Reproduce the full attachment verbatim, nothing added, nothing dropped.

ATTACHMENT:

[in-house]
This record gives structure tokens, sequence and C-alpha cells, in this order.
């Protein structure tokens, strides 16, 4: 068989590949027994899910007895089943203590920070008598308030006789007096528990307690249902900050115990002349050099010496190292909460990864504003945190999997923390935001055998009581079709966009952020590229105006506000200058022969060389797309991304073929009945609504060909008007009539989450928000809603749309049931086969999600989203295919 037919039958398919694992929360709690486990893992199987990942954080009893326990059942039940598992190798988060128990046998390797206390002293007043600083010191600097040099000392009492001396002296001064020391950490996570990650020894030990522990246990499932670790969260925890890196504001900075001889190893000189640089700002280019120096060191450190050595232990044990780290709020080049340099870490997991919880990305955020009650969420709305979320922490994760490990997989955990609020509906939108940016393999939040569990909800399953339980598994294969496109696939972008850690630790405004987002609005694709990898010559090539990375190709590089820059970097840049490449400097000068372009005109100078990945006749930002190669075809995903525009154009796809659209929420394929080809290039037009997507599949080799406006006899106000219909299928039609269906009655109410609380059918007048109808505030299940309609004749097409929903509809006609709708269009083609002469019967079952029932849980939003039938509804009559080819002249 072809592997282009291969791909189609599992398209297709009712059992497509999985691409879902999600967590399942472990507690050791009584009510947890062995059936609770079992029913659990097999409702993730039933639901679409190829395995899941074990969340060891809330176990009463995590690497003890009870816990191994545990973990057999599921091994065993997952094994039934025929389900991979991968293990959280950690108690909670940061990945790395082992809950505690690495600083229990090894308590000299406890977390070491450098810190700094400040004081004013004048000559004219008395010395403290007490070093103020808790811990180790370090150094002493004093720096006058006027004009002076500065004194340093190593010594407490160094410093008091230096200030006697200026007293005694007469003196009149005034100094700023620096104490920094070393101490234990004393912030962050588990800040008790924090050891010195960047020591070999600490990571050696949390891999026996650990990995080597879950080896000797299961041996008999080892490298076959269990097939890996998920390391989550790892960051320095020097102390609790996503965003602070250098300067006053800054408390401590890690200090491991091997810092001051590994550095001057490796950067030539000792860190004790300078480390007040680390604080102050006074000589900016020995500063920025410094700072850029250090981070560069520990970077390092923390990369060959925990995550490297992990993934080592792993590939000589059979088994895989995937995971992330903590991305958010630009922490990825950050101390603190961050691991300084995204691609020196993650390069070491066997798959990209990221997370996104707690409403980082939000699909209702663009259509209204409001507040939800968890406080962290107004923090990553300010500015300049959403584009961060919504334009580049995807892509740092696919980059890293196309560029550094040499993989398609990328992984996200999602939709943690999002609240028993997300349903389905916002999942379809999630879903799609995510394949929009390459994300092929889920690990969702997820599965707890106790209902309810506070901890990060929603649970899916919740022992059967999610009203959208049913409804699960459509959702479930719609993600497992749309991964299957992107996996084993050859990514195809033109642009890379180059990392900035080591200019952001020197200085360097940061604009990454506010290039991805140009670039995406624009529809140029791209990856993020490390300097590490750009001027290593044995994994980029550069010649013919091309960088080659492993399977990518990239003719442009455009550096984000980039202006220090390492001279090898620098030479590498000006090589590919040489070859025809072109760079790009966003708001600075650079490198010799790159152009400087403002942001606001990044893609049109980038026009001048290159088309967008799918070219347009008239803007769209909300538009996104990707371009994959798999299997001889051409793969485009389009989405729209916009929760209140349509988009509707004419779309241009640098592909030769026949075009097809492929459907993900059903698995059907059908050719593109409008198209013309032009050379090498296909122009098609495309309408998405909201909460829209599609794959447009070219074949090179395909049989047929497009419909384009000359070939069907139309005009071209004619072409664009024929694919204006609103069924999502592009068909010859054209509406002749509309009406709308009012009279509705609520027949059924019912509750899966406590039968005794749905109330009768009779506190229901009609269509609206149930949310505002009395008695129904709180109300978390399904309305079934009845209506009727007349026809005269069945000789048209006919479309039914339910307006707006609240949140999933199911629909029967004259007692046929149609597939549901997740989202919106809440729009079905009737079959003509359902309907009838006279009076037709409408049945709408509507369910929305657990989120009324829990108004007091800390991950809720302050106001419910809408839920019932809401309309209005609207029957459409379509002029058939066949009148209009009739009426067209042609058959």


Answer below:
[in-house]
This record gives structure tokens, sequence and C-alpha cells, in this order.
């Protein structure tokens, strides 16, 4: 068989590949027994899910007895089943203590920070008598308030006789007096528990307690249902900050115990002349050099010496190292909460990864504003945190999997923390935001055998009581079709966009952020590229105006506000200058022969060389797309991304073929009945609504060909008007009539989450928000809603749309049931086969999600989203295919 037919039958398919694992929360709690486990893992199987990942954080009893326990059942039940598992190798988060128990046998390797206390002293007043600083010191600097040099000392009492001396002296001064020391950490996570990650020894030990522990246990499932670790969260925890890196504001900075001889190893000189640089700002280019120096060191450190050595232990044990780290709020080049340099870490997991919880990305955020009650969420709305979320922490994760490990997989955990609020509906939108940016393999939040569990909800399953339980598994294969496109696939972008850690630790405004987002609005694709990898010559090539990375190709590089820059970097840049490449400097000068372009005109100078990945006749930002190669075809995903525009154009796809659209929420394929080809290039037009997507599949080799406006006899106000219909299928039609269906009655109410609380059918007048109808505030299940309609004749097409929903509809006609709708269009083609002469019967079952029932849980939003039938509804009559080819002249 072809592997282009291969791909189609599992398209297709009712059992497509999985691409879902999600967590399942472990507690050791009584009510947890062995059936609770079992029913659990097999409702993730039933639901679409190829395995899941074990969340060891809330176990009463995590690497003890009870816990191994545990973990057999599921091994065993997952094994039934025929389900991979991968293990959280950690108690909670940061990945790395082992809950505690690495600083229990090894308590000299406890977390070491450098810190700094400040004081004013004048000559004219008395010395403290007490070093103020808790811990180790370090150094002493004093720096006058006027004009002076500065004194340093190593010594407490160094410093008091230096200030006697200026007293005694007469003196009149005034100094700023620096104490920094070393101490234990004393912030962050588990800040008790924090050891010195960047020591070999600490990571050696949390891999026996650990990995080597879950080896000797299961041996008999080892490298076959269990097939890996998920390391989550790892960051320095020097102390609790996503965003602070250098300067006053800054408390401590890690200090491991091997810092001051590994550095001057490796950067030539000792860190004790300078480390007040680390604080102050006074000589900016020995500063920025410094700072850029250090981070560069520990970077390092923390990369060959925990995550490297992990993934080592792993590939000589059979088994895989995937995971992330903590991305958010630009922490990825950050101390603190961050691991300084995204691609020196993650390069070491066997798959990209990221997370996104707690409403980082939000699909209702663009259509209204409001507040939800968890406080962290107004923090990553300010500015300049959403584009961060919504334009580049995807892509740092696919980059890293196309560029550094040499993989398609990328992984996200999602939709943690999002609240028993997300349903389905916002999942379809999630879903799609995510394949929009390459994300092929889920690990969702997820599965707890106790209902309810506070901890990060929603649970899916919740022992059967999610009203959208049913409804699960459509959702479930719609993600497992749309991964299957992107996996084993050859990514195809033109642009890379180059990392900035080591200019952001020197200085360097940061604009990454506010290039991805140009670039995406624009529809140029791209990856993020490390300097590490750009001027290593044995994994980029550069010649013919091309960088080659492993399977990518990239003719442009455009550096984000980039202006220090390492001279090898620098030479590498000006090589590919040489070859025809072109760079790009966003708001600075650079490198010799790159152009400087403002942001606001990044893609049109980038026009001048290159088309967008799918070219347009008239803007769209909300538009996104990707371009994959798999299997001889051409793969485009389009989405729209916009929760209140349509988009509707004419779309241009640098592909030769026949075009097809492929459907993900059903698995059907059908050719593109409008198209013309032009050379090498296909122009098609495309309408998405909201909460829209599609794959447009070219074949090179395909049989047929497009419909384009000359070939069907139309005009071209004619072409664009024929694919204006609103069924999502592009068909010859054209509406002749509309009406709308009012009279509705609520027949059924019912509750899966406590039968005794749905109330009768009779506190229901009609269509609206149930949310505002009395008695129904709180109300978390399904309305079934009845209506009727007349026809005269069945000789048209006919479309039914339910307006707006609240949140999933199911629909029967004259007692046929149609597939549901997740989202919106809440729009079905009737079959003509359902309907009838006279009076037709409408049945709408509507369910929305657990989120009324829990108004007091800390991950809720302050106001419910809408839920019932809401309309209005609207029957459409379509002029058939066949009148209009009739009426067209042609058959």